Monday, July 7, 2014

Does SCOTUS Intend to Grant Human Rights to Robots?

In the wake of the Hobby Lobby verdict, which rested heavily on the Religious Freedom Restoration Act of 1993, it becomes increasingly important to question the direction that the Supreme Court of the United States of America has taken in terms of granting Human Rights to Corporations.

Corporations have existed in legal terms with a sort of mysterious "personhood" since their inception. It was a clever construct that allowed for better governance structures for big businesses and also as a means for privately held businesses to be separated from their owners. This is all well and good as long as the "personhood" aspect is understood to be metaphorical. In the reality that most humans live in,
corporations remain legal structures which exist only on paper or, in our more modern world, as bits of data. No one was suggesting that corporations needed to be fed or that they should procreate -- except in even more strictly metaphorical terms. Because certainly the metaphors run absolutely rampant when it comes to ascribing human traits to corporate behavior. But human rights... that is another matter entirely.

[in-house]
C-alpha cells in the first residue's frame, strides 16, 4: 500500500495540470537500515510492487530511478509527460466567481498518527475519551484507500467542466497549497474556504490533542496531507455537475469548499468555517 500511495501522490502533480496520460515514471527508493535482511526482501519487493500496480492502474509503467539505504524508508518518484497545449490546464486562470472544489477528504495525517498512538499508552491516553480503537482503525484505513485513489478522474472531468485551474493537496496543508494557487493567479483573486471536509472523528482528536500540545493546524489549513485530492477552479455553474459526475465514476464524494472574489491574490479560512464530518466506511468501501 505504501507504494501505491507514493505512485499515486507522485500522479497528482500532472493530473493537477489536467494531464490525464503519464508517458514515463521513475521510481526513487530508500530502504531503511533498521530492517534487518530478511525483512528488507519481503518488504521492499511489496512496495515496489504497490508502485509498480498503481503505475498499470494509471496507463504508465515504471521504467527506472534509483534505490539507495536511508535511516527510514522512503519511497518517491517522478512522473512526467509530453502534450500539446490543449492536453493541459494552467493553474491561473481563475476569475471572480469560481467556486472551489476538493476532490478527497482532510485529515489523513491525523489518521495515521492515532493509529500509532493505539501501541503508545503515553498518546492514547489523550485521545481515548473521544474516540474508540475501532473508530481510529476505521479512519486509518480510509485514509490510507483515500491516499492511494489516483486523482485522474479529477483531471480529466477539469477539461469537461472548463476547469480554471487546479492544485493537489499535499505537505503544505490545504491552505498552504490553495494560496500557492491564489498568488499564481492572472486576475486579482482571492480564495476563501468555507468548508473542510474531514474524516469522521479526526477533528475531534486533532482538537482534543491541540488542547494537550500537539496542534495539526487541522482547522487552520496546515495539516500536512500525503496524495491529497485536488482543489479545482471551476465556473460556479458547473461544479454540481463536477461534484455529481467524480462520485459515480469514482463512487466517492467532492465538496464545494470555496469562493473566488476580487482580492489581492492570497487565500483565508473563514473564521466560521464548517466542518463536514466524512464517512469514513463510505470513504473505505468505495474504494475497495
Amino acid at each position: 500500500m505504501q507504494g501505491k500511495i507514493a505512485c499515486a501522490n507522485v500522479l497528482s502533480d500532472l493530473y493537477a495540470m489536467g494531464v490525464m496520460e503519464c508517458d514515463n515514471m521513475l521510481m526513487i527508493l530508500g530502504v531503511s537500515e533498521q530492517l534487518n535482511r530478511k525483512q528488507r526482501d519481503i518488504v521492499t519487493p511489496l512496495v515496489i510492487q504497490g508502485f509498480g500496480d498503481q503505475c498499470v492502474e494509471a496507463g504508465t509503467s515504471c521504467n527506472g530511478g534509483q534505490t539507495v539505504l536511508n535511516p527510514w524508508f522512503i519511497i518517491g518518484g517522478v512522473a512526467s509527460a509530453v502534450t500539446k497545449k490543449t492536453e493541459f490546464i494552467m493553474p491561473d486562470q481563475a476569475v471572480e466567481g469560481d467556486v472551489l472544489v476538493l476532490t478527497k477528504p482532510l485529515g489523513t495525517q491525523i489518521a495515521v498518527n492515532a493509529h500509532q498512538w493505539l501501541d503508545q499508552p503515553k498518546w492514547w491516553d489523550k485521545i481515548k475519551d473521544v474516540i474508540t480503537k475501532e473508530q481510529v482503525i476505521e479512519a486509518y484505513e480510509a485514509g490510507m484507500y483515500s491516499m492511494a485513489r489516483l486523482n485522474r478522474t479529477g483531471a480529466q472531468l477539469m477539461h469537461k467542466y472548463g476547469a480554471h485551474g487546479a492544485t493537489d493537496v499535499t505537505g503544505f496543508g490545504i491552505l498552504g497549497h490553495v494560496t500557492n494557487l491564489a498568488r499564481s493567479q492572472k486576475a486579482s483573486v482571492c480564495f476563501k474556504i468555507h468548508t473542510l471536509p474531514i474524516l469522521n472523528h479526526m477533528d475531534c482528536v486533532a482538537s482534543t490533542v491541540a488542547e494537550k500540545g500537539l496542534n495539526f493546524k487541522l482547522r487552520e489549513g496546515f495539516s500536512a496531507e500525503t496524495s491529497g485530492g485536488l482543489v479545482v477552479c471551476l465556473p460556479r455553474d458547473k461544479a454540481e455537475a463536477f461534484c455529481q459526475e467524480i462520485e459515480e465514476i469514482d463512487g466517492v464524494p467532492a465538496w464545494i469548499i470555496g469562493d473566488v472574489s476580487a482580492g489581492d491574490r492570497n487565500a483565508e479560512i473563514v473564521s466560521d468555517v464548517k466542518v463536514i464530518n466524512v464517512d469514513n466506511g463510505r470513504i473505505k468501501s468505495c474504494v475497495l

Robot Rebellion from R.U.R.
From R.U.R.
The notion that a bunch of ones and zeros in some digital data bank could be given the same protections as those afforded to our children or grandparents is somewhat unsettling. Certainly the stakeholders and the executive officers deserve all the protection that our Constitution and all the laws of the nation can muster. That is reasonable, and as such those People are already fully protected. But the structure that holds this revolving group of executives and stakeholders together is not something that is capable of having its rights infringed upon, as it has no body or soul, and is intended as a rigid structure so it even lacks the moral malleability of the human heart or intellect. The closest anthropomorphic realization of a Corporation would be as a Robot, that computer file given a body, perhaps with morally unavoidable bits of other data in the mix to offer the potential for whims. And it begs the question asked by great thinkers for nearly 100 years: should Robots have the same rights as Humans?

Reading the Religious Freedom Restoration Act of 1993, it is clear that it was designed to protect a Person from having his or her religious freedom restricted. In spite of how adamantly SCOTUS pushes for Corporations to be treated as flesh and blood equals, sane people everywhere still seem to agree that humans and robots should not be treated as the same thing. Perhaps, as Karel Čapek suggested in his 1920 allegorical fantasty, it will be possible one day for Corporations to develop a soul, to feel love, but that seems highly improbable from the vantage point of Reality.

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